Monday, May 11, 2009
the often confusing but important difference with digital display inclinometers
In mechanical testing and measurement, it is often important to understand how an object reacts to various forces. An inclinometer is commonly used to measure tilt, or the amount of inclination of an object in relation to gravity. When using an inclinometer, you mount the sensor to the device, apply tilt, and measure the incline by detecting changes in a certain output.
One type of output, via LCD digital display, provides an interpretation of angle based on the sensor output being sampled by a microprocessor - which in turn calculates an angle and presents it (typically) by a series of numbers (00.00º). With digital displays, these numbers are what is considered the resolution or number of decimal places the angle is represented. If the LCD is displaying 25.1º, this indicates an angle resolution in tenths of a degree (25.01º represents an angle resolution in the hundredths of a degree). This is not what determines the accuracy specification of the device.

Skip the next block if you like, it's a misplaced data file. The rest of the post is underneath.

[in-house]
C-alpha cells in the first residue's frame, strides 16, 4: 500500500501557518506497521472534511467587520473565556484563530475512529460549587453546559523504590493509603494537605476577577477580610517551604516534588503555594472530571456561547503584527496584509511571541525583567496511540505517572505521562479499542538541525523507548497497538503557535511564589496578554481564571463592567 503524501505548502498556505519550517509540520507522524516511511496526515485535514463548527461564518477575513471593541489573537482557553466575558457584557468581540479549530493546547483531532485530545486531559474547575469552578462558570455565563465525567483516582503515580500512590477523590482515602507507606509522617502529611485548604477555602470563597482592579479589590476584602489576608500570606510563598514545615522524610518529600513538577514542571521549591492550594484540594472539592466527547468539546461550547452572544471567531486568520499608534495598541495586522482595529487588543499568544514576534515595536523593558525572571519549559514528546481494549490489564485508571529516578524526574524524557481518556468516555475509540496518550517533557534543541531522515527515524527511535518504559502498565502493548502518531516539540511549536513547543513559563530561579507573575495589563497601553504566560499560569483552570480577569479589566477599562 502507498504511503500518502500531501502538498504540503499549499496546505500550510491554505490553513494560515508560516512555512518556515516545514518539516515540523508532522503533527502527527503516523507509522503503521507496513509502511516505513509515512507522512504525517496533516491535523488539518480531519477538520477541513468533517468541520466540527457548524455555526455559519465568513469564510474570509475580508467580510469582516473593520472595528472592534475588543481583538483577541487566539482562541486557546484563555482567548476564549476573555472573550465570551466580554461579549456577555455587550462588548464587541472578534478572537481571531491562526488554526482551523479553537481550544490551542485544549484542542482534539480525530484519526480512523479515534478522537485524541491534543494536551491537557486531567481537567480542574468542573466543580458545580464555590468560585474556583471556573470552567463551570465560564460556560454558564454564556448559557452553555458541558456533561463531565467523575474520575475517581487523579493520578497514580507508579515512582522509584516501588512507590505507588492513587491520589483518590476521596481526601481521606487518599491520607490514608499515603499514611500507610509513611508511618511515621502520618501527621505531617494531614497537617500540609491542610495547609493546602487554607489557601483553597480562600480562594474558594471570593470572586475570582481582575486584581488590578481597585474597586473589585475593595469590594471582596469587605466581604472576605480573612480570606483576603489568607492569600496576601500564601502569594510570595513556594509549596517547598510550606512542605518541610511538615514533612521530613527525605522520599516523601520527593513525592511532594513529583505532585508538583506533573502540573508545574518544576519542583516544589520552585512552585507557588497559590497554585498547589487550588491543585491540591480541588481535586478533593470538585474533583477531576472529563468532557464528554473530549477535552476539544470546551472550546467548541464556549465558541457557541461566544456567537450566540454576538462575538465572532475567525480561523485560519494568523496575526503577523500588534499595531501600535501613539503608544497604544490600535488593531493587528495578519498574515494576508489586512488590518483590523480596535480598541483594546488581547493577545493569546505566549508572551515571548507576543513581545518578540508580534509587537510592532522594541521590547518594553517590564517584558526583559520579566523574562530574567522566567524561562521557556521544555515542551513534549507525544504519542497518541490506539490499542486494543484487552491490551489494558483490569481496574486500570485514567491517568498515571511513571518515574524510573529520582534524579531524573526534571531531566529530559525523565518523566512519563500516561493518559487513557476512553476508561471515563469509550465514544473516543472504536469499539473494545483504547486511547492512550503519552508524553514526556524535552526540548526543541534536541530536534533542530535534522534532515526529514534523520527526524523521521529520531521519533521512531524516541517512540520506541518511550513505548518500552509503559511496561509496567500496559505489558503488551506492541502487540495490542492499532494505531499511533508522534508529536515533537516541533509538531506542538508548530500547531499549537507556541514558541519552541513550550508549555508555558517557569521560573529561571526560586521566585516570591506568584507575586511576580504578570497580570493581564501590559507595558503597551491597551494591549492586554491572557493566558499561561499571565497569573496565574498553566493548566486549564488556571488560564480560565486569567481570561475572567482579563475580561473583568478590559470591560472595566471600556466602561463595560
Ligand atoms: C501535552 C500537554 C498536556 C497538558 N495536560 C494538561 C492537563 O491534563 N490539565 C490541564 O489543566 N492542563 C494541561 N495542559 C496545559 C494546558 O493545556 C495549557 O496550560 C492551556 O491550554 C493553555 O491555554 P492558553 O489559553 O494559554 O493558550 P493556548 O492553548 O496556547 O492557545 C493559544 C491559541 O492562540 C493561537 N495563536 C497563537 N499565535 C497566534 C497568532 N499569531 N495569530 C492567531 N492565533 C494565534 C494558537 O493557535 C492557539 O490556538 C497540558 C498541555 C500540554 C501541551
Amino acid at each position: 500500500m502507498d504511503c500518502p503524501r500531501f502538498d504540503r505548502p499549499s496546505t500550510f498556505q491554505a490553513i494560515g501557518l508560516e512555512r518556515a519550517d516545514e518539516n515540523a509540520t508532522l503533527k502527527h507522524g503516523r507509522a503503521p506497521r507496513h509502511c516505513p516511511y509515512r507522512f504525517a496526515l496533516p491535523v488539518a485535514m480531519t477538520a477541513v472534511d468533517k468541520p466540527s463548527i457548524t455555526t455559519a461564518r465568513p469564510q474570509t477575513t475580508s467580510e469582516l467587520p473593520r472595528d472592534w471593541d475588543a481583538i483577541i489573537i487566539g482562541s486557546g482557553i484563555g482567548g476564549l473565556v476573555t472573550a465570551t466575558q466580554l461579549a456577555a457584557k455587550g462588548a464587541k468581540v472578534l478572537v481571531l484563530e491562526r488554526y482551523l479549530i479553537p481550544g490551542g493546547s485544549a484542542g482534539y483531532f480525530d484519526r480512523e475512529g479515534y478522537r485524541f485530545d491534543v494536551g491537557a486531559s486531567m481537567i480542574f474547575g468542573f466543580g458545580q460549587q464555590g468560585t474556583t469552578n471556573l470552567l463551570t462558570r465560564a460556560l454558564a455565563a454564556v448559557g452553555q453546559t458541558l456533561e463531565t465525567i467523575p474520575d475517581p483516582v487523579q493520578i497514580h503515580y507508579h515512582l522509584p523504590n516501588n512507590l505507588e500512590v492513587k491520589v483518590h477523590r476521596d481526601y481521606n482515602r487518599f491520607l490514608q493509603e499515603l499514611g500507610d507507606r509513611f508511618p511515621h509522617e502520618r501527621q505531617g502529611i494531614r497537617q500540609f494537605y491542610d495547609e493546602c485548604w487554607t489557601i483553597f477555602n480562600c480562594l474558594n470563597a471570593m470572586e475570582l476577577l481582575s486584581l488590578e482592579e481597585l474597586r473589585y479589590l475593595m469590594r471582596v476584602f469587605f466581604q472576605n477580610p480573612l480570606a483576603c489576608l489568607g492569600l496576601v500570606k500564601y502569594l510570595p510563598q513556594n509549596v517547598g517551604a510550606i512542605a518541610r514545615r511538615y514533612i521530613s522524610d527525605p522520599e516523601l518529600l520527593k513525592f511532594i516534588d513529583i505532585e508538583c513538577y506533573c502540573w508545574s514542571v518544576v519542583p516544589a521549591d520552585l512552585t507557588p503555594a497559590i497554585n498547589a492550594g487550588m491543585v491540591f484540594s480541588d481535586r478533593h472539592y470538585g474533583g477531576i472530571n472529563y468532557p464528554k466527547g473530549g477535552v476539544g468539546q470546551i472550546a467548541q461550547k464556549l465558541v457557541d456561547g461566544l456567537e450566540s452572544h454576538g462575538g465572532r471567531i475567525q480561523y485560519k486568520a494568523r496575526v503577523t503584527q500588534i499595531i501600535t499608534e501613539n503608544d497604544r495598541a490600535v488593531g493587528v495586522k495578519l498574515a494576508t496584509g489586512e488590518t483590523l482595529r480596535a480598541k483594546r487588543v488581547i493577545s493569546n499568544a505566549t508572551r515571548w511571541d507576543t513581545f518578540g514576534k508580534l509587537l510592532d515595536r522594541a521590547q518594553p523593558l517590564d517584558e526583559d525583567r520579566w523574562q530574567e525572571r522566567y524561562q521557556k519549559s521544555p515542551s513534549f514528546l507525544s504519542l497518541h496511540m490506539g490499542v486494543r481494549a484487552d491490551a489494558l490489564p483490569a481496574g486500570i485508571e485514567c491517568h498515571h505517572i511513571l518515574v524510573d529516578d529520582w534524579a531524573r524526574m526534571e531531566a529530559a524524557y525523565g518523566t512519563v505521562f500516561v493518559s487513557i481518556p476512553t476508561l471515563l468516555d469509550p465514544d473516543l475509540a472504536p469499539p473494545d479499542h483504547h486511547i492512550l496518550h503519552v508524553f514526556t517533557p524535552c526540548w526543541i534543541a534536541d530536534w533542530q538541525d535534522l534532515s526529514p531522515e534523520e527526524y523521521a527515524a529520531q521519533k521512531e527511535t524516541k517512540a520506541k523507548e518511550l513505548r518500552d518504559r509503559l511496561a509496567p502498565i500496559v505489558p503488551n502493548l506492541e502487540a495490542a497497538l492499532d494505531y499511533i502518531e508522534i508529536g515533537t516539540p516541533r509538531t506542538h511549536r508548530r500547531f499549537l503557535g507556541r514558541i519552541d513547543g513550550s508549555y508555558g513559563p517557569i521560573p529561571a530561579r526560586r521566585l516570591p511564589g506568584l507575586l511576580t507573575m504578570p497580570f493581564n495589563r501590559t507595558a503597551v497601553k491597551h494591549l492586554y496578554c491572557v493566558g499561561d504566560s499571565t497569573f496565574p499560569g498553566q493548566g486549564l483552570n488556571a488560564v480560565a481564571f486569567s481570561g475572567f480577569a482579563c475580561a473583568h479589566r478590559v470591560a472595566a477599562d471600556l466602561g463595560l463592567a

Ideally, we would like the output of the inclinometer to change only in response to the tilting action. However, the sensor also responds to changes in temperature. Temperature related effects are the most common causes of error.
Accuracy depends on the expected temperature range of the installation. It is a combination of initial sets of sensor zero offset and sensitivity, sensor linearity, hysteresis, repeatability, and the temperature drifts of zero and sensitivity. Typically in room ambient conditions the accuracy is limited to the sensor linearity spec. So a digital inclinometer with LCD display indicating 0.1º resolution does not equate to a 0.1º of accuracy (a very tight accuracy spec) - this should be considered a major question when looking at digital display inclinometers.
If you have any questions on this subject, feel free to contact me directly.